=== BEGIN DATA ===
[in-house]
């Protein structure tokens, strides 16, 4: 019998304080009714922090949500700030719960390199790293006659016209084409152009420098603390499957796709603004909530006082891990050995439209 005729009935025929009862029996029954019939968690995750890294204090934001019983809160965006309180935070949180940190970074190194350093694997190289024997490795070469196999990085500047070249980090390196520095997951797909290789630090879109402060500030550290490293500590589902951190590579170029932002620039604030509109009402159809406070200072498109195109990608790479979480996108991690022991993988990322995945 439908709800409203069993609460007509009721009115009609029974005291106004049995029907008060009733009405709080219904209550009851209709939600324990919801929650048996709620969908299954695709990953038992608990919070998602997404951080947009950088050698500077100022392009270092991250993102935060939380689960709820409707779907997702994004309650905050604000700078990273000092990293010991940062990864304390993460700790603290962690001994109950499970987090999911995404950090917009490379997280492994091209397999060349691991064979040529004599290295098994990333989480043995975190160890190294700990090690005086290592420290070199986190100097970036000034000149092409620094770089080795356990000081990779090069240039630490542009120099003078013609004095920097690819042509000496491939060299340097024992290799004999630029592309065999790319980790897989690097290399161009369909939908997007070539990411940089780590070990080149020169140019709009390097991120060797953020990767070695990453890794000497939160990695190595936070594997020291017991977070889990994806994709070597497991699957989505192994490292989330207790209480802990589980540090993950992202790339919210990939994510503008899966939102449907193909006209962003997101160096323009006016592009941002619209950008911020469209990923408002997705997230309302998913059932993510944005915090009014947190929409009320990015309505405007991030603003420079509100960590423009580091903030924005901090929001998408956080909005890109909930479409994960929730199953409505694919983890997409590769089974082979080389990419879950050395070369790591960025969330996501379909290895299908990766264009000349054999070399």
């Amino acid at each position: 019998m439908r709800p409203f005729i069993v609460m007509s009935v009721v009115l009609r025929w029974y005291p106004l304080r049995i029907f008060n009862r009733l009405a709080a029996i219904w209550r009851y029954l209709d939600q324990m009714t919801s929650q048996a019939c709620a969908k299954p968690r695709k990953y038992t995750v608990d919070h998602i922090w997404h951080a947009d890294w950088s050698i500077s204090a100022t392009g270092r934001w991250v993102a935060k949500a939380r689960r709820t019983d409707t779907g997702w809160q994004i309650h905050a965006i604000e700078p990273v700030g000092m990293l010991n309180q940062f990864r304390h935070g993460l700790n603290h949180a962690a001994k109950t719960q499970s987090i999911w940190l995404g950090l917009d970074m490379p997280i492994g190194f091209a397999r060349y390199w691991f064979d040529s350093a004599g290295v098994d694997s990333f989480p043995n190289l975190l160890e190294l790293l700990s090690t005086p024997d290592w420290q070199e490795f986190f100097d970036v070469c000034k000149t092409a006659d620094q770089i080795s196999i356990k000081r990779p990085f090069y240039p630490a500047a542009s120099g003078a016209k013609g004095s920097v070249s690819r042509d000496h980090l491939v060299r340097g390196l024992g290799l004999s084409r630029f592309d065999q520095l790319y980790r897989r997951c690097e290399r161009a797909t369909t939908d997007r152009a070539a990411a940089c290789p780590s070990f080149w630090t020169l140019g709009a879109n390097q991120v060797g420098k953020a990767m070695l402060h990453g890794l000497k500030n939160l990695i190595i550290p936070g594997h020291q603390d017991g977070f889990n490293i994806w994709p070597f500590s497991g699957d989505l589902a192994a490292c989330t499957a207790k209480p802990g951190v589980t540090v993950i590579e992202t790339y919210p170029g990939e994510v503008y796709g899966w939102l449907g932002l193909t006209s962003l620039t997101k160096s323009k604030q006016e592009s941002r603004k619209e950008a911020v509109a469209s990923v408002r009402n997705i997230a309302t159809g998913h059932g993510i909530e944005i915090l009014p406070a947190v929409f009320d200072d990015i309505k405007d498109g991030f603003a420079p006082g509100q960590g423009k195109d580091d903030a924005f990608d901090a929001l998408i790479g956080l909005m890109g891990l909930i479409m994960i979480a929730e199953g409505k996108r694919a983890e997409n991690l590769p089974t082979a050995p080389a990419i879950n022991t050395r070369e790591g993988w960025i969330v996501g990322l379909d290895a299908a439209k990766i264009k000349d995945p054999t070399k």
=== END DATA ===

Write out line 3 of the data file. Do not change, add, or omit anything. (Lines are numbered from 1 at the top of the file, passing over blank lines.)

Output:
């Amino acid at each position: 019998m439908r709800p409203f005729i069993v609460m007509s009935v009721v009115l009609r025929w029974y005291p106004l304080r049995i029907f008060n009862r009733l009405a709080a029996i219904w209550r009851y029954l209709d939600q324990m009714t919801s929650q048996a019939c709620a969908k299954p968690r695709k990953y038992t995750v608990d919070h998602i922090w997404h951080a947009d890294w950088s050698i500077s204090a100022t392009g270092r934001w991250v993102a935060k949500a939380r689960r709820t019983d409707t779907g997702w809160q994004i309650h905050a965006i604000e700078p990273v700030g000092m990293l010991n309180q940062f990864r304390h935070g993460l700790n603290h949180a962690a001994k109950t719960q499970s987090i999911w940190l995404g950090l917009d970074m490379p997280i492994g190194f091209a397999r060349y390199w691991f064979d040529s350093a004599g290295v098994d694997s990333f989480p043995n190289l975190l160890e190294l790293l700990s090690t005086p024997d290592w420290q070199e490795f986190f100097d970036v070469c000034k000149t092409a006659d620094q770089i080795s196999i356990k000081r990779p990085f090069y240039p630490a500047a542009s120099g003078a016209k013609g004095s920097v070249s690819r042509d000496h980090l491939v060299r340097g390196l024992g290799l004999s084409r630029f592309d065999q520095l790319y980790r897989r997951c690097e290399r161009a797909t369909t939908d997007r152009a070539a990411a940089c290789p780590s070990f080149w630090t020169l140019g709009a879109n390097q991120v060797g420098k953020a990767m070695l402060h990453g890794l000497k500030n939160l990695i190595i550290p936070g594997h020291q603390d017991g977070f889990n490293i994806w994709p070597f500590s497991g699957d989505l589902a192994a490292c989330t499957a207790k209480p802990g951190v589980t540090v993950i590579e992202t790339y919210p170029g990939e994510v503008y796709g899966w939102l449907g932002l193909t006209s962003l620039t997101k160096s323009k604030q006016e592009s941002r603004k619209e950008a911020v509109a469209s990923v408002r009402n997705i997230a309302t159809g998913h059932g993510i909530e944005i915090l009014p406070a947190v929409f009320d200072d990015i309505k405007d498109g991030f603003a420079p006082g509100q960590g423009k195109d580091d903030a924005f990608d901090a929001l998408i790479g956080l909005m890109g891990l909930i479409m994960i979480a929730e199953g409505k996108r694919a983890e997409n991690l590769p089974t082979a050995p080389a990419i879950n022991t050395r070369e790591g993988w960025i969330v996501g990322l379909d290895a299908a439209k990766i264009k000349d995945p054999t070399k």